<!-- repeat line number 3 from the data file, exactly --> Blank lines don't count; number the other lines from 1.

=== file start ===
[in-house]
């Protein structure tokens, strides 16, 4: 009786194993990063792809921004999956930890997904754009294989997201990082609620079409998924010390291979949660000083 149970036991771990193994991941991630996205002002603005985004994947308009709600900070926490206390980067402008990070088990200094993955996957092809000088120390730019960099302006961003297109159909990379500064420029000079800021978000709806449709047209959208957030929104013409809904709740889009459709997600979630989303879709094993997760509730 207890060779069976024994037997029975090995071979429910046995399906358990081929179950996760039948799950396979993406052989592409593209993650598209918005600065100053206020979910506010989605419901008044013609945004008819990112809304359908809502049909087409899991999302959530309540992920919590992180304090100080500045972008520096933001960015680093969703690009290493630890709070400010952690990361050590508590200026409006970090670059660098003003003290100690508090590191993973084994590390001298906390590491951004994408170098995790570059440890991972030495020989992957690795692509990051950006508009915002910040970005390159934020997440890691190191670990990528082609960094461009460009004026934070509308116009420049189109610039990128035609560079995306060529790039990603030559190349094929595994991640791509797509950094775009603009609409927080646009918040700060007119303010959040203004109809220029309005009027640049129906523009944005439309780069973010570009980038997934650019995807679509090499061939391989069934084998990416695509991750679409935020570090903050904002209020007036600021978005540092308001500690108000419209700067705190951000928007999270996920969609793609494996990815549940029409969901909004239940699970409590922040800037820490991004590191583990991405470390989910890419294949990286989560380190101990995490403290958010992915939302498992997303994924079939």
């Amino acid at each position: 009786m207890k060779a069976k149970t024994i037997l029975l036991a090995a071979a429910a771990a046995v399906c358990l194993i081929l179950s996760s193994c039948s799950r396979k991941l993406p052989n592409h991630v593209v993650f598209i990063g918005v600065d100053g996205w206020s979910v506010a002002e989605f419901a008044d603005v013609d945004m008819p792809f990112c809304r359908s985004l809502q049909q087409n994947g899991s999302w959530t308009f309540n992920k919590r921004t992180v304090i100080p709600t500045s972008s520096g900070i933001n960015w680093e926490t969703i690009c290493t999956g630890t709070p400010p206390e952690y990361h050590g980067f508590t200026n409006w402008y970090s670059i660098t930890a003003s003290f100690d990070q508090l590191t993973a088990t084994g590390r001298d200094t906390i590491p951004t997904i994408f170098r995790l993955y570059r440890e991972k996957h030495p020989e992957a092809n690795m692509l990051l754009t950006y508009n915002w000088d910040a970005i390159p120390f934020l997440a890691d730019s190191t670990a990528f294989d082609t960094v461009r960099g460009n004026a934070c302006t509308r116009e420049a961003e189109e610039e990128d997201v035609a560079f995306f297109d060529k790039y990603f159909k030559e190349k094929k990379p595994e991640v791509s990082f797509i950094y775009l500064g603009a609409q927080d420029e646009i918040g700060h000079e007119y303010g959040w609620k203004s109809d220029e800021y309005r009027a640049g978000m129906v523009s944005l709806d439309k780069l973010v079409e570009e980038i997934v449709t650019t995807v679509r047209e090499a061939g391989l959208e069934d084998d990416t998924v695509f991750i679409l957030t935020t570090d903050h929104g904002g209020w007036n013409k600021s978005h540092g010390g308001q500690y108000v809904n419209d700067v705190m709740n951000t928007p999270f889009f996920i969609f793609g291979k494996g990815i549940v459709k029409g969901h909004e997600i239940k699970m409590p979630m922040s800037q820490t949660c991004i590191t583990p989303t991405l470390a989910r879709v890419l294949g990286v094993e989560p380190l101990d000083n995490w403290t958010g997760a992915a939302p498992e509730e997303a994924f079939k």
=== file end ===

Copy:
């Amino acid at each position: 009786m207890k060779a069976k149970t024994i037997l029975l036991a090995a071979a429910a771990a046995v399906c358990l194993i081929l179950s996760s193994c039948s799950r396979k991941l993406p052989n592409h991630v593209v993650f598209i990063g918005v600065d100053g996205w206020s979910v506010a002002e989605f419901a008044d603005v013609d945004m008819p792809f990112c809304r359908s985004l809502q049909q087409n994947g899991s999302w959530t308009f309540n992920k919590r921004t992180v304090i100080p709600t500045s972008s520096g900070i933001n960015w680093e926490t969703i690009c290493t999956g630890t709070p400010p206390e952690y990361h050590g980067f508590t200026n409006w402008y970090s670059i660098t930890a003003s003290f100690d990070q508090l590191t993973a088990t084994g590390r001298d200094t906390i590491p951004t997904i994408f170098r995790l993955y570059r440890e991972k996957h030495p020989e992957a092809n690795m692509l990051l754009t950006y508009n915002w000088d910040a970005i390159p120390f934020l997440a890691d730019s190191t670990a990528f294989d082609t960094v461009r960099g460009n004026a934070c302006t509308r116009e420049a961003e189109e610039e990128d997201v035609a560079f995306f297109d060529k790039y990603f159909k030559e190349k094929k990379p595994e991640v791509s990082f797509i950094y775009l500064g603009a609409q927080d420029e646009i918040g700060h000079e007119y303010g959040w609620k203004s109809d220029e800021y309005r009027a640049g978000m129906v523009s944005l709806d439309k780069l973010v079409e570009e980038i997934v449709t650019t995807v679509r047209e090499a061939g391989l959208e069934d084998d990416t998924v695509f991750i679409l957030t935020t570090d903050h929104g904002g209020w007036n013409k600021s978005h540092g010390g308001q500690y108000v809904n419209d700067v705190m709740n951000t928007p999270f889009f996920i969609f793609g291979k494996g990815i549940v459709k029409g969901h909004e997600i239940k699970m409590p979630m922040s800037q820490t949660c991004i590191t583990p989303t991405l470390a989910r879709v890419l294949g990286v094993e989560p380190l101990d000083n995490w403290t958010g997760a992915a939302p498992e509730e997303a994924f079939k």